It wasn’t a mouse. Any of the humans aboard the PFS Investigator could have figured that out, even the marines the brass insisted on sending with us in case we ran into intelligent and hostile natives. Regardless, it was about the size of a mouse, with gray fur stippled with black spots that most likely provided active camouflage in its natural habitat, the planet we currently orbited. I kept thinking of it as THX-1138 Gamma, but that isn’t its proper designation.
Knowing the planet’s name was the crew’s job. Keeping vermin from infesting the ship, and keeping Captain Matilda Flinders’ lap nice and warm when not killing vermin, was mine. Whatever the creature I stalked was, it was vermin.
It hadn’t noticed me yet. Instead, it kept creeping along the ventilation duct, following the row of scarlet LEDs I activated by jacking into the ship’s computer. I followed it, inching along behind it even though the conduit was tall enough for me to walk correctly. If I spooked it, it might flee. It might even turn around and fight.
Its movement resembled that of caterpillars; it would lift its body up, extend it forward, and then pull the rest of itself behind it. However, like a slug, it also left a small trail of secretions in its wake. These secretions had a faint chlorine smell, and I soon realized that the little vermin wasn’t merely following the ventilation duct. It was following spoor left by another of its kind.
I scrunched myself down, gathering my strength for the pounce as I flattened my ears and whiskers against my head. It seemed vulnerable. Pawing it to death was probably safe, but I wasn’t going to take any chances with xenovermin.
I sprang, the sudden release of my tensed muscles driving me forward through the air. My aim was perfect, my paws pinning the creature down so I could sink my teeth into it, and snap its spine with a vicious shake. I’d get the rest later, or perhaps Captain Flinders would get the marines to make themselves useful and sweep the ship clean, but first I had to bring her proof of the infestation.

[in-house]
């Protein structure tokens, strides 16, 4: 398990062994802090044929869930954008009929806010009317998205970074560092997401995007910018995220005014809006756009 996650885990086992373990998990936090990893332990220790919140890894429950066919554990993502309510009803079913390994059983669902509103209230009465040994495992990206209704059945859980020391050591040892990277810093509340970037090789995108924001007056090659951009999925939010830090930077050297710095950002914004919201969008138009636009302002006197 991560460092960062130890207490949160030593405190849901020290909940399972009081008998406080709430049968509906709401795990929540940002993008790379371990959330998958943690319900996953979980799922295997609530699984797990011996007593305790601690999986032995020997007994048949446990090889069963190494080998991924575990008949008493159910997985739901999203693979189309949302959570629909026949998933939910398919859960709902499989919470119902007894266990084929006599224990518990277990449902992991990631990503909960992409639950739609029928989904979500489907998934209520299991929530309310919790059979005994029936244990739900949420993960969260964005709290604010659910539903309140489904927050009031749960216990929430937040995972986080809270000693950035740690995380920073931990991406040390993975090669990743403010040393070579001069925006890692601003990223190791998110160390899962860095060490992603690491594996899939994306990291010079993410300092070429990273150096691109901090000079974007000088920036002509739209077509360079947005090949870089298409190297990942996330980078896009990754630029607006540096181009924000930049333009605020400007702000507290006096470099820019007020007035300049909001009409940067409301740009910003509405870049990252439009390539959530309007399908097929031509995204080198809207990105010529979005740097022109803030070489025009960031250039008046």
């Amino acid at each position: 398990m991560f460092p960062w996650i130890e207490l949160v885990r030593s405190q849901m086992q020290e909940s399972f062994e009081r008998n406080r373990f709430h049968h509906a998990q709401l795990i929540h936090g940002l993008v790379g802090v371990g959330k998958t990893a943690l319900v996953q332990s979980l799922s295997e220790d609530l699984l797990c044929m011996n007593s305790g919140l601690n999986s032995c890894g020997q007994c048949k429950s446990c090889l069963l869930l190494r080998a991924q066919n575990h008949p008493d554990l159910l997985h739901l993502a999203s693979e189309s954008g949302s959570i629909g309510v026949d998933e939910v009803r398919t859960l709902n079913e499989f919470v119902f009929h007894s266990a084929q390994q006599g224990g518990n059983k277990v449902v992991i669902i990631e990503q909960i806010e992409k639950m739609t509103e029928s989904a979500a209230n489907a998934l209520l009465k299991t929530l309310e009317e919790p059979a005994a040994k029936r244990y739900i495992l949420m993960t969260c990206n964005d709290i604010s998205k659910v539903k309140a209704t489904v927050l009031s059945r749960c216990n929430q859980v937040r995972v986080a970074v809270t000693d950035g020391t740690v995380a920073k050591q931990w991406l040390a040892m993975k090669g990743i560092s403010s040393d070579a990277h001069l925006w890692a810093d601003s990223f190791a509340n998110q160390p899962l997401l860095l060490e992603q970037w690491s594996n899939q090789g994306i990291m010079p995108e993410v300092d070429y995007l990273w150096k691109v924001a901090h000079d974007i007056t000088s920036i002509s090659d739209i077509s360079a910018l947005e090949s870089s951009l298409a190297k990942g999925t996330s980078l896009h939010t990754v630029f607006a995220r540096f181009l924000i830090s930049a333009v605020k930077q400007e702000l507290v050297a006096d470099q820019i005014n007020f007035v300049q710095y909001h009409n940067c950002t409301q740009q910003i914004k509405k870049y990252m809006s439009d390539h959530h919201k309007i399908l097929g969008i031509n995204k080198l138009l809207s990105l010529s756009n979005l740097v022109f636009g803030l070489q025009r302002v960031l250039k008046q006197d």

The Investigator announced any crew member who stepped onto the bridge by name and rank, except me. All I rated was a terse, “Ship’s cat underfoot,” which was downright contemptuous. As the ship’s cat, I outrank everybody.
Captain Flinders ignored me in favor of an animated conversation with the Investigator’s chief science officer on the main screen. I can’t pronounce their name. I can’t pronounce the name for their species, either, but I can tell you they look like trilobites. At least, they would if trilobites grew to two meters in length, were spacefaring and had cut a deal with humans to survey habitable exoplanets together.
Flinders waved me off with a dismissive, “Not now, Trim,” so I just dropped my surprise in her lap. She shrieked as she realized I came bearing gifts. “Where did you find that?”
“Mrr. Mrrrrrr. Mrrrraow.” I tried to explain, but the Captain only speaks two languages - English, and bad English - and my speech driver had crashed again. “Sorry, Mattie. I found it in the ventilation duct near the galley. Looks like we’ve got an infestation.”